At the start of 2014 I watched a clip about Lollypops for Leadership by the inspiring Drew Dudley – another mint TED talk. Drew has a thought provoking approach to leadership – leadership is about changing the lives of people around us in the everyday lives of people. Excellent! We often put leadership into a box for certain people – but it is for all of us.
As teachers, we all experience hard days when we all get caught up in the not so great things. It happens to us all and it is an important part of coping – being able to debrief, rant and rave. I decided that, yes, we need to talk about those hard times but we also need to acknowledge and think about the things that happen in our day and life that make our life better at that time.
So, in our staffroom I made a post it comment wall for us all to jot down the neat things that happen in our classes that fundamentally make our lives better at that time. It’s not a competition, there is not a tally or standard that each post it comment must meet. It is a way of acknowledging the neat things that happen and sharing with each other.
I have found that when I have a ‘bad’ session in class; something ‘neat’ can happen that will unequivolently make my day better. A student that keeps ‘forgetting’ to raise her hand dramatically puts her hand up before speaking and waits. Just made my life better and buoys me for the rest of the day. These moments need to be acknowledged and celebrated.
A by product, and not the intended outcome, is the positive conversations that arise when you read a comment and seek out the author to celebrate and marvel. During lunch I read,
Mrs B you have lost your talk. Miss 5 yr old – 1 term
What entailed was a conversation about the sweetness and cuteness of this gem and the further inclusion of 4 other staff members in the conversation.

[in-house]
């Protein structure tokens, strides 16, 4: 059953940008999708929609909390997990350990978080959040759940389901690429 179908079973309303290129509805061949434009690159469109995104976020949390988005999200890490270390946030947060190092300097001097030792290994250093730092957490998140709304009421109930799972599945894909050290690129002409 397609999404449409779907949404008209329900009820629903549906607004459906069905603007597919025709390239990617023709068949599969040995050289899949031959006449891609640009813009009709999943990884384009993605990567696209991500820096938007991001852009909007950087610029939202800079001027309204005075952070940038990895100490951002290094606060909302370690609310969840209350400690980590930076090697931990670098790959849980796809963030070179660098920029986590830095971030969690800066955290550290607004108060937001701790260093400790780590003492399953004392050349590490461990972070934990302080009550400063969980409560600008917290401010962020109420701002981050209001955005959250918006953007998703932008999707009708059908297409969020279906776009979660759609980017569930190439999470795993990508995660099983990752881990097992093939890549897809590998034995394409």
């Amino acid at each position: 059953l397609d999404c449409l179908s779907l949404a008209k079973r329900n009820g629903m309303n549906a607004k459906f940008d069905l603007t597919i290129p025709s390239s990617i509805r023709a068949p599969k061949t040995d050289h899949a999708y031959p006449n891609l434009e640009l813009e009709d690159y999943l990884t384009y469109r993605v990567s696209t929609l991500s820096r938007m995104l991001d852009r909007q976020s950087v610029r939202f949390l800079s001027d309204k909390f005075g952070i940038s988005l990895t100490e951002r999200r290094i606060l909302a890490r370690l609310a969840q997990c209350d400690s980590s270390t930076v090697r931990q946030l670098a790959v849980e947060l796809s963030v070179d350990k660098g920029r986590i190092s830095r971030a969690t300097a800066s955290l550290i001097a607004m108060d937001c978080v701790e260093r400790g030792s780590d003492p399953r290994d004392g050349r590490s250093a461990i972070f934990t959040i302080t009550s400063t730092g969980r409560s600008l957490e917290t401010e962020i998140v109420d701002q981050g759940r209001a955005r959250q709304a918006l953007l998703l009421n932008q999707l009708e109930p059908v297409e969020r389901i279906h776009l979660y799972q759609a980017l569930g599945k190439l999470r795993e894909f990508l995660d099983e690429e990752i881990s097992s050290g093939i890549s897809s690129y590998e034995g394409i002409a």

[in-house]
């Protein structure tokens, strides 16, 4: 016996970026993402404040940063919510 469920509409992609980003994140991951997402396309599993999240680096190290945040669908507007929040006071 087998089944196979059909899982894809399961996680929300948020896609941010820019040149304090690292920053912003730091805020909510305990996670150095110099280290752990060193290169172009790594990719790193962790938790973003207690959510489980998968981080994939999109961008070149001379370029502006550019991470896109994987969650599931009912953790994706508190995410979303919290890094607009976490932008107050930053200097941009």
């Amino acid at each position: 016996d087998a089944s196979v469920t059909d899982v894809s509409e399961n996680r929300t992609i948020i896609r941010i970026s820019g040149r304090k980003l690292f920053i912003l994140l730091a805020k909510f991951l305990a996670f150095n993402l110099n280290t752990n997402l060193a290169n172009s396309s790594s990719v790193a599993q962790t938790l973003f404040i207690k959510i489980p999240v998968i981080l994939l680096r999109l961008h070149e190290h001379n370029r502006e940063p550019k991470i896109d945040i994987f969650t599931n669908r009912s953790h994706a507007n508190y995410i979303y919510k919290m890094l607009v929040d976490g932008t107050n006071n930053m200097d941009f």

Inquiry learning. A key element in all 21st century classrooms.
What is it? A whole list of words spring to mind: student based learning; student research; questions; project based learning; collaborative; knowledge building; creation; critical reflection; celebrating; sharing & presenting; constructivist; experimental; hands on learning…… the list goes on.
As I prepare for a new school term, 7 more sleeps to go, I am refreshing my approach to inquiry learning in my class. I stumbled upon a great resource on the SAUCE approach to inquiry teaching and learning, thanks Trevor Bond. I really started to critically reflect on my own approach to inquiry learning and what my intended outcomes for my learners are. Trevor makes numerous links to using inquiry learning to scaffold learners to become independent learners and illustrates how simply re-working tasks can transform the learner onto the road to independence. This resonated with me as I am not sure all of my teaching and task selection is fostering deep conceptual understanding of a concept and independence. During a culture inquiry unit, I do not believe that some of my learners developed deep conceptual understanding of culture. So, enter the SAUCE model to inquiry learning. Key thing I love about this model: Celebrate understanding: learners produce/share/celebrate their understanding of new learning vs Celebrate Found – which is sharing new learning they have found (information recall). As I start to plan and gather resources for my classroom, I am going to ensure that I create tasks and experiences that enable my learners to celebrate their deep understanding of the key concepts and to develop independence. As a 21st century educator, it is so important to revisit strategies, models and to reflect on what I am doing and to make changes that will transform my teaching and the learning of my students – (teaching as inquiry!)